Pilgrimage Bbc Two

Jan Leeming

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Jan's Blog

Computers and the internet are amazing things. One of my concerns with putting together this site was that it could remain current, yet with all my travelling I've often much to say, but little time to say it. Years ago when reading the news it would take me days on end to reply to the kind letters people sent. Now, with the magic of the modern age, I can keep you up to date with what I'm doing and other events in my life.


Date: 5th December 2013


I wasn’t going to write about this programme and how poor I thought it was but having read the critique in The Times, I now feel justified in putting pen to paper!  The Times critic gave it two stars out of five and I totally agree with him.

I have to be careful as to how I criticize TV programmes today having been in the business for decades and also realising that everything has changed beyond recognition. In the old days, the BBC would produce its programmes in house and they were properly researched,

I happened to be on duty in the Cathedral last Easter when a small group who were obviously filming appeared in the Martyrdom. We are usually informed if there are any closures or any filming and nothing had been said so I wondered if they actually had permission but didn’t feel it my role to ask. I do know that they asked some pretty basic questions of one of the Assistants.

So why did I think the programme so poor despite the concept being a good one.
Simon Reeve began his ‘pilgrimage’ at Lindisfarne. Did we see the ruins of the Abbey or the little church - No. We did get some stunning shots of the setting sun on the estuary – the same scene which I experienced when I visited with my friend a few months ago. The Abbey, as a cradle of early Christendom is intrinsic to any story of St. Cuthbert and the early Church. Obviously the cameraman was having a field day.

Next he visited Lincoln Cathedral and spoke with the Dean so we did get some historic facts.

There was what could have been a fascinating interlude on the muddy banks of the Thames where pilgrim badges have been discovered. Here surely was an opportunity for a decent interview – all we got was the ‘wonder’ from Reeve as though he was an 8 year old with a surprise in his Christmas stocking.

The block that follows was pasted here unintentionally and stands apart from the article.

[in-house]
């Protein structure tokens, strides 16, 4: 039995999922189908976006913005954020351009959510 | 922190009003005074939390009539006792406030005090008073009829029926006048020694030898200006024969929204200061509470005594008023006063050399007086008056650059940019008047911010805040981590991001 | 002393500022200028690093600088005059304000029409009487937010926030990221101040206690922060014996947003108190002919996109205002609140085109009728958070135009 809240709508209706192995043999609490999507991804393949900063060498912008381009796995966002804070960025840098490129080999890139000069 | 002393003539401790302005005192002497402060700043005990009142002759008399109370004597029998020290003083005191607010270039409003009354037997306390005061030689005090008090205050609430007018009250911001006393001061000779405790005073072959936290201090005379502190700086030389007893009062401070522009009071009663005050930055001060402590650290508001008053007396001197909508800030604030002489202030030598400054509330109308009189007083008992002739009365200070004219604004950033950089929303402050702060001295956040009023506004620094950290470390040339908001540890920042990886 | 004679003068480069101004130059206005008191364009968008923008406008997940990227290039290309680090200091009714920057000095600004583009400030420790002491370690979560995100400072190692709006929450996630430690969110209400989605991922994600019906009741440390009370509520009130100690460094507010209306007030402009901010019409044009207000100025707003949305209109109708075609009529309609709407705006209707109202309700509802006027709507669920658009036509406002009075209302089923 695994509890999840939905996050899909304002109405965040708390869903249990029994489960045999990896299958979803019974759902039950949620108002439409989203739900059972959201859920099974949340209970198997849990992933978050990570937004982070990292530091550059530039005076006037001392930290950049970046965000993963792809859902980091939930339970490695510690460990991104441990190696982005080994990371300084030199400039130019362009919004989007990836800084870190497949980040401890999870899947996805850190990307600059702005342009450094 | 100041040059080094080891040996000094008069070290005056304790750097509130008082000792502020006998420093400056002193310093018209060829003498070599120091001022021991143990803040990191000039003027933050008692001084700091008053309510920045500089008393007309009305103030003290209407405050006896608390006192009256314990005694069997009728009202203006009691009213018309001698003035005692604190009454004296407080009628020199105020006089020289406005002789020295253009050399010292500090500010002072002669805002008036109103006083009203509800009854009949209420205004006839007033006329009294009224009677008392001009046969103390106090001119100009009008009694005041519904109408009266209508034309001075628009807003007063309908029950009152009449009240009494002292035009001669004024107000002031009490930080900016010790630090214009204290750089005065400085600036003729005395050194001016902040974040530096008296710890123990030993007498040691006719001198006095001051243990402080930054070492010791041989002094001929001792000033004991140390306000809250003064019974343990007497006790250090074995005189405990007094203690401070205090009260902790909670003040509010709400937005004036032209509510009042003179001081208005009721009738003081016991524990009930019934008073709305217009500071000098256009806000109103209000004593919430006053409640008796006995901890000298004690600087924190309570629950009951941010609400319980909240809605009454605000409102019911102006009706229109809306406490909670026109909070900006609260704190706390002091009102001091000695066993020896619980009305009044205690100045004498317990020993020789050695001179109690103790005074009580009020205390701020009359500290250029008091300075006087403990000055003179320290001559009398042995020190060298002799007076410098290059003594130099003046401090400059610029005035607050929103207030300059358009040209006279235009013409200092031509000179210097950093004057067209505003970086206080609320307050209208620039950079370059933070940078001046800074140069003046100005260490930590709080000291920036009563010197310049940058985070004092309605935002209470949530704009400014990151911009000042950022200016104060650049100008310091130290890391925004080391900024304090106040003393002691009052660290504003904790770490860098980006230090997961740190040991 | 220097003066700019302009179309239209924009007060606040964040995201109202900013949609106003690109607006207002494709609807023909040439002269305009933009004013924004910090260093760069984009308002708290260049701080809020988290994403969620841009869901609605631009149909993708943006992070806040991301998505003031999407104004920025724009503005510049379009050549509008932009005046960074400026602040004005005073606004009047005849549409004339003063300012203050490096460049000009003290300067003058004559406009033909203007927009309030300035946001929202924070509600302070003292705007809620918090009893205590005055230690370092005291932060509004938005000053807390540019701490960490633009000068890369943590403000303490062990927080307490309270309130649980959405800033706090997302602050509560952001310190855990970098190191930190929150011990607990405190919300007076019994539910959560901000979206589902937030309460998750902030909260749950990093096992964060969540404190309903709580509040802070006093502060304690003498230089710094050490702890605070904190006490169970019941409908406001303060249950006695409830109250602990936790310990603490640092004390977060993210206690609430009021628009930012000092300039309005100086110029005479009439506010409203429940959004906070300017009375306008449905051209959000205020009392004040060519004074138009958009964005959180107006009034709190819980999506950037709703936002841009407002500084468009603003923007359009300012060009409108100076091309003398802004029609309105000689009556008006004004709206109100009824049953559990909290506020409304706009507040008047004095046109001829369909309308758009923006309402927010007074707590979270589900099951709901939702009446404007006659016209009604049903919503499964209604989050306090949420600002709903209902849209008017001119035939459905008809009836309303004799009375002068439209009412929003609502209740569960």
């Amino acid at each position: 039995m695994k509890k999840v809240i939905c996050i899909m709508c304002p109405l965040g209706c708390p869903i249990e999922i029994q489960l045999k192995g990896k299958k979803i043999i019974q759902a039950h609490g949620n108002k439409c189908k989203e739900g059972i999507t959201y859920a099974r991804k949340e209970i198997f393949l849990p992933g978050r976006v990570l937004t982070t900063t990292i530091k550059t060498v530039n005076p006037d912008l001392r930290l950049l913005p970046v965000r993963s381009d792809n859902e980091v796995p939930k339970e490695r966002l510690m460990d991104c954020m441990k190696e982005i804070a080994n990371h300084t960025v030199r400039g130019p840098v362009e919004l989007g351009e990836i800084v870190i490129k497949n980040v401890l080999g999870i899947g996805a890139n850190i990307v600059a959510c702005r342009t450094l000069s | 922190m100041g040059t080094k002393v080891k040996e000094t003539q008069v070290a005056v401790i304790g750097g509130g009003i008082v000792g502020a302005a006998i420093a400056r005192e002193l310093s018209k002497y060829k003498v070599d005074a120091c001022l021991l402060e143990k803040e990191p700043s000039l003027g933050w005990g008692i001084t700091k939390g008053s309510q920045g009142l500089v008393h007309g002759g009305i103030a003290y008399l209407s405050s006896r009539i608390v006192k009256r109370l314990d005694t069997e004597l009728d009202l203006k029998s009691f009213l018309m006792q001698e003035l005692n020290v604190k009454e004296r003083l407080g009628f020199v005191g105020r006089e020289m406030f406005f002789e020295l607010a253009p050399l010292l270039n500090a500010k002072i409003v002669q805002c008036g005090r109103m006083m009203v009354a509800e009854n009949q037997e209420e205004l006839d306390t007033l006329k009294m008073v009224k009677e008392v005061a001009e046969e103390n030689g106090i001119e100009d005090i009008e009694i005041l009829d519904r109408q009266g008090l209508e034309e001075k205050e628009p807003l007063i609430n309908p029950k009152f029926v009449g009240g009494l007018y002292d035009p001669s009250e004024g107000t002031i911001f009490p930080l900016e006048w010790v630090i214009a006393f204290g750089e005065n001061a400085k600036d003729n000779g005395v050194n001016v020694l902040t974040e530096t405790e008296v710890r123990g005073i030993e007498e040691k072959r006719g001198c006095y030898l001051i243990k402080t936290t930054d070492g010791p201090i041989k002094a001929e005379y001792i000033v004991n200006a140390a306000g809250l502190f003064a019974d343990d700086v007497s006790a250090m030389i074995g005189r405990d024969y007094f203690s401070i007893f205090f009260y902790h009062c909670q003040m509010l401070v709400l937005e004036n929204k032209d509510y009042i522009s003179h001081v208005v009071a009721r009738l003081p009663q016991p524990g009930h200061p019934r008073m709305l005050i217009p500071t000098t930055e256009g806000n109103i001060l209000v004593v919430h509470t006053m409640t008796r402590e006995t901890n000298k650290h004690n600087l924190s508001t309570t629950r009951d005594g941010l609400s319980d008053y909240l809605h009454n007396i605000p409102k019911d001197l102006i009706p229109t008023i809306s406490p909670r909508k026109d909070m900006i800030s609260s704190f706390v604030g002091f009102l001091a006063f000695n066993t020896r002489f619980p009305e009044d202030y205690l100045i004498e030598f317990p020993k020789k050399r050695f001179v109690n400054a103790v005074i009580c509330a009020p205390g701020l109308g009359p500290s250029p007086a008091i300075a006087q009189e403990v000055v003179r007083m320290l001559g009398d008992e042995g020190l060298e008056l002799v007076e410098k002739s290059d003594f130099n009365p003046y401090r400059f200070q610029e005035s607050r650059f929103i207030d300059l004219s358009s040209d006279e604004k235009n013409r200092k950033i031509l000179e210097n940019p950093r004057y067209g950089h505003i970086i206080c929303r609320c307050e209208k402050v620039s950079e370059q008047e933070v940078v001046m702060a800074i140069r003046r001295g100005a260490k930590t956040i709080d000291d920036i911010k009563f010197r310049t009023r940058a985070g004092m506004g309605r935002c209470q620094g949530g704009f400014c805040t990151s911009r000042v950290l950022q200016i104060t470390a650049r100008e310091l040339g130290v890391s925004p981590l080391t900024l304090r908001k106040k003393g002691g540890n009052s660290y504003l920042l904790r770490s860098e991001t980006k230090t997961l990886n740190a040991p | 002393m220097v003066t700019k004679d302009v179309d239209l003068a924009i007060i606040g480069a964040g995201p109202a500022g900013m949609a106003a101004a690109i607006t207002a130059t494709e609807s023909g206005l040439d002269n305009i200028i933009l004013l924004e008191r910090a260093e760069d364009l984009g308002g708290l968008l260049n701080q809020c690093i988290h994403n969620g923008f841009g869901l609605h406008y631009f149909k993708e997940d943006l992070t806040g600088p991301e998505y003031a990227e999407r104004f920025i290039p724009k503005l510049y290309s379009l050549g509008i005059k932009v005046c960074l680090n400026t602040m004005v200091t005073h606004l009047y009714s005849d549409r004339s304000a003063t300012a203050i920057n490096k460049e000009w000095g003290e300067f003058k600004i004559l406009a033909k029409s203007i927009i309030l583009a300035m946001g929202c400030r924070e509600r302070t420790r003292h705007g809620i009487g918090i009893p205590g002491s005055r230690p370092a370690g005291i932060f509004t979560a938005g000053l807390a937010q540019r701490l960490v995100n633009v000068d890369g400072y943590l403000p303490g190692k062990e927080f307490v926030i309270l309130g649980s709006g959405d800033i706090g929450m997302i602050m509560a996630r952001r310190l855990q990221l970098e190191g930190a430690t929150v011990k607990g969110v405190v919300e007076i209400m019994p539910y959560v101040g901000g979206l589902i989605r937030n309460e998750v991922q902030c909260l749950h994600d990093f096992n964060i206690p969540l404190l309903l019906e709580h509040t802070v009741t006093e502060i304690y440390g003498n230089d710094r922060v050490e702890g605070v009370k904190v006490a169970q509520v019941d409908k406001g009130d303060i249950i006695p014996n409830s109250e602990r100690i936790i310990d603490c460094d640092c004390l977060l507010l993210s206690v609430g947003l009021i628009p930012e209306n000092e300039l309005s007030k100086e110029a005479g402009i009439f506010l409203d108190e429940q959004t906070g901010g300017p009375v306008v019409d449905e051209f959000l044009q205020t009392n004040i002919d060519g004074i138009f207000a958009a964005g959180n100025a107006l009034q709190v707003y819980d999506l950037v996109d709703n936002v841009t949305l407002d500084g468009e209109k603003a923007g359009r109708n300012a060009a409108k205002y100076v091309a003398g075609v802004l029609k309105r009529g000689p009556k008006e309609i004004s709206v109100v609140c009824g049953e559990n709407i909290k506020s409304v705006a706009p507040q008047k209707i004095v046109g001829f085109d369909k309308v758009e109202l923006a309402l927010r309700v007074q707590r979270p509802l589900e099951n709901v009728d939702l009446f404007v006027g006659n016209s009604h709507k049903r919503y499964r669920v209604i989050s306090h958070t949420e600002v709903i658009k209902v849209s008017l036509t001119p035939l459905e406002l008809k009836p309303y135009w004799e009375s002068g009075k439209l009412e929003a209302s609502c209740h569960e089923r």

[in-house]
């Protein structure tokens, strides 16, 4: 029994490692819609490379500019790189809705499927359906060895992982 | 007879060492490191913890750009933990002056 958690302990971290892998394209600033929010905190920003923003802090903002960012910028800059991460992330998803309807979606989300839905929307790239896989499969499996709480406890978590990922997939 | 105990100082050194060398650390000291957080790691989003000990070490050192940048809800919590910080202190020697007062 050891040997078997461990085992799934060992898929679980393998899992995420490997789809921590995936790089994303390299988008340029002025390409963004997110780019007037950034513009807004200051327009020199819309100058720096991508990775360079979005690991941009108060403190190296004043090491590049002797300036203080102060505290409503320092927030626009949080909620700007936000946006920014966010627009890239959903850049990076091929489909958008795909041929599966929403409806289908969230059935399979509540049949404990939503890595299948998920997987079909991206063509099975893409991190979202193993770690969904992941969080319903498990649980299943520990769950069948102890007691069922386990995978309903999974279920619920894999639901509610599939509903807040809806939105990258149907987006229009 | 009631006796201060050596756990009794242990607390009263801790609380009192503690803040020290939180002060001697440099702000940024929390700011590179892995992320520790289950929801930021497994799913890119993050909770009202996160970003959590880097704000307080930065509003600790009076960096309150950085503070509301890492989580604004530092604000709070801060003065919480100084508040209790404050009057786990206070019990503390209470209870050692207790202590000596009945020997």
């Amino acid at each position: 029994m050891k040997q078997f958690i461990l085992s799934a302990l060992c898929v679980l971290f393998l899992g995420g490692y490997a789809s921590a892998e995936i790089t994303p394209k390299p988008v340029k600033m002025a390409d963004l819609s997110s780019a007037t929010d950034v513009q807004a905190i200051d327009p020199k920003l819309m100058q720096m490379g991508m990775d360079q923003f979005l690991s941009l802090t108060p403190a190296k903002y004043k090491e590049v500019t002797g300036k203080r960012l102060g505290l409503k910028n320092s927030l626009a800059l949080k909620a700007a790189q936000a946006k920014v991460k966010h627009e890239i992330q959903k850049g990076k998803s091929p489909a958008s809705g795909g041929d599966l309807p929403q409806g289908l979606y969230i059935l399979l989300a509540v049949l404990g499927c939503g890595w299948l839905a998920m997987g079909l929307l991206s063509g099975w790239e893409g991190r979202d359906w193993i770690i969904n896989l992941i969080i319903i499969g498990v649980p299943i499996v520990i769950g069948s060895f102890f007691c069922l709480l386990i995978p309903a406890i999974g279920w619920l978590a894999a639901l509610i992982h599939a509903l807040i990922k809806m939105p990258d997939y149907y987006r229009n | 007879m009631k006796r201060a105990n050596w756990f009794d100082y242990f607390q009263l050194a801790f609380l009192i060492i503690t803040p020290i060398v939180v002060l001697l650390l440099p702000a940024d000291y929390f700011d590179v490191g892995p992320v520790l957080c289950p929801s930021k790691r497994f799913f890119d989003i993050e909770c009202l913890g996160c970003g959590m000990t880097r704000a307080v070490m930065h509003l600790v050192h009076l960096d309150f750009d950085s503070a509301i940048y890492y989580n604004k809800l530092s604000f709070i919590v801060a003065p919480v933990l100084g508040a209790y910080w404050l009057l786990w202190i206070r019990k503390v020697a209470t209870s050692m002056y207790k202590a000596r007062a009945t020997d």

In London Reeve met up with a group of modern day pilgrims and accompanied them on part of their walk along the Pilgrims’ Way and spent an inordinately disproportionate time at a Roundabout!

We’d all been informed that Canterbury would feature in the programme and that is why I turned on. So there we were with only a few minutes left till the end of the programme and no sign of Canterbury Cathedral – perhaps the information was incorrect.

But no – Canterbury Cathedral, the seat of the Anglican Communion Worldwide was dismissed in a few minutes. You didn’t even get a really good shot of The Altar of the Sword’s Point in the Martyrdom - the place were Becket was murdered and which led to his Canonisation and the making of Canterbury as a place of pilgrimage.

There was no interview with our Dean just a few shots of the flagstones around the Candle which denotes the spot where the magnificent shrine of Becket stood from 1120 until its destruction in 1538 on the orders of Henry VIII. I was willing them to show a shot of what the Shrine is believed to have looked like – but No.

And then the programme ended. I for one will not be watching the next two in the series. It was an independent production, made on a shoestring and with a presenter who I think was chosen to appeal to the young. I ask you – how many of the young today would be watching a programme about Pilgrimage on mainstream BBC 2 at 9.00 pm. Not a lot I wouldn’t mind betting.

Reeve is actually an engaging presenter and he doesn’t wave his arms around constantly like a windmill (Thank God for small mercies) but he was not the right choice for a programme like Pilgrimage. You didn’t need some grey haired octogenarian but I believe the programme required someone with a trifle more gravitas and a great deal more knowledge or at least a decent researcher.

The BBC was once considered the best in the world and rightly so. And with all the funds at its disposal I would expect higher quality programmes than those we are subjected to nowadays. Actually it is one of the few areas where I thought Margaret Thatcher got it totally wrong. Apparently she wished to break the duopoly of BBC and ITV and now look what we’ve got. – hundreds of channels from which to choose and virtually ‘nothing to watch’.


What do you think? Send your feedback to contact@jan-leeming.com.